2. Minor point, New Zealand isn’t necessarily comparable even though prescription drug advertising is legal. What matters is the willingness of doctors to prescribe painkillers.


  3. Seamus Padraig says

    Anatoly, I don’t see any article or content above. Is it my screen? Or did something go wrong on your end? The other pages here at Unz look fine.

  4. Anatoly Karlin says

    Unfortunately, this is a recurrent problem with the most recent WordPress update, and one that has affected recent posts throughout the site.

    There is not much I can really do about it for now but in the meantime as consolation here are the twe graphs used in this post:

  5. You can’t easily switch doctors in the UK, especially if you are angling for painkillers. I don’t know about New Zealand but I believe in the US the average patient can switch to a doctor who supplies the necessary without too much trouble.

    Regarding 1, if people feel useless they develop self-destructive thoughts I think. Voices in the head of the mentally ill person always tell them to kill themself. If there is anything to group selection, one can imagine a resource scarce environment selecting for an evolutionary tendency for useless people to remove themselves, so ideological explanations for a higher death rate and a connection to US cultural imprecations against whites of an older age is not all that implausible.

    Regarding 2,

    Todd attracted attention in 1976 when he, at 25 years old, predicted the fall of the Soviet Union, based on indicators such as increasing infant mortality rates:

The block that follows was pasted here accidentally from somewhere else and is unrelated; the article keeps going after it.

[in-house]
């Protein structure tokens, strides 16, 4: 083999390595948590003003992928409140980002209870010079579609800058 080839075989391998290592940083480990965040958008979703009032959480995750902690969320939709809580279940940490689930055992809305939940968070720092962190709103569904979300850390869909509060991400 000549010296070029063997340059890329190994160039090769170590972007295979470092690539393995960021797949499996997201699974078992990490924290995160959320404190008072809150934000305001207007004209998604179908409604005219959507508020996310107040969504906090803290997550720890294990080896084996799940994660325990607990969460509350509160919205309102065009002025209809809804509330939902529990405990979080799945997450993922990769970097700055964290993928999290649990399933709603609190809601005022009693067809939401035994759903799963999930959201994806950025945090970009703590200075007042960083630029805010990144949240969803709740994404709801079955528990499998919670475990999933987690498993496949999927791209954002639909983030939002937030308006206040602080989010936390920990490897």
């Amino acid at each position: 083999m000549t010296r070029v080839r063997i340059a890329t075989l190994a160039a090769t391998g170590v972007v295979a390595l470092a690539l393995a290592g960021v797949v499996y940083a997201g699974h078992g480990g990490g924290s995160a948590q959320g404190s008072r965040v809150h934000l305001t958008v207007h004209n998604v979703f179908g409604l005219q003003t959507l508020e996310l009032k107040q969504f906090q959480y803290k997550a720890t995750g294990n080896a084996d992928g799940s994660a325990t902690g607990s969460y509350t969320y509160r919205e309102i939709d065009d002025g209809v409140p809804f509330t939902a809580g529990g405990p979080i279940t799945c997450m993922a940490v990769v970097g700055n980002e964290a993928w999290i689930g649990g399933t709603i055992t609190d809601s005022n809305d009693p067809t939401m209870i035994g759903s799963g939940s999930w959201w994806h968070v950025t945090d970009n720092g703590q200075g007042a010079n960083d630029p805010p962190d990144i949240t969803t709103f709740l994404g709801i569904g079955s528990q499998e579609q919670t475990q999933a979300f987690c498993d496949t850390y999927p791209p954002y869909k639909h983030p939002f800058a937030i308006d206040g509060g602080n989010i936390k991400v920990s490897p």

It was demographer Emmanuel Todd who predicted Soviet collapse, and look what he is predicting now. From an Occidental Observer article, so suspect purport but, it quotes him as saying

    The fundamental effect of these events was to tense up older voters. French society turned into a mass gerontocracy. Some wanted to see ethnic problems in what was in fact a conflict between older and younger people. The violence of 2005 marks the failed rebellion of the youth and the success of Nicolas Sarkozy, the elected official most supported by the elderly in the entire history of the right: 44 percent of over-65s voted for him in 2007.

    Sexagenarians are criticizing young people for being Arabs, Muslims, or rappers, as they criticized the children of the 60s for having long hair and liking Anglo-American pop.

    What these people reject is the very idea of a new France. The problem will not be resolved through a violent ideological struggle. The solution is demographic: We are old hegemons, but we will disappear. One can always find reasons in oneself to reject the passage of time and the replacement of generations. The real “grand remplacement” [great displacement].

  6. Seamus Padraig says

    Thanks for the reply and the graphs.

  7. Watch what happens the next time the economy crashes. White death rate will spike, but I’m sure we’ll see the usual reporting about women and minorities being hardest hit.

  8. White % of global population

    *1900: 30%

    interlude: Judeo-communist revolution in Russia + Zionist-forced White fratricide, a.k.a. 1914-45 WorldWar

    *2000: 9%

    interlude: Judeo-globalist open borders insourcing of non-Whites + Kosher Culture of Death-engineered (abortion, porn, homosex, feminism) collapse of White birthrate

    *2100: Whites extinct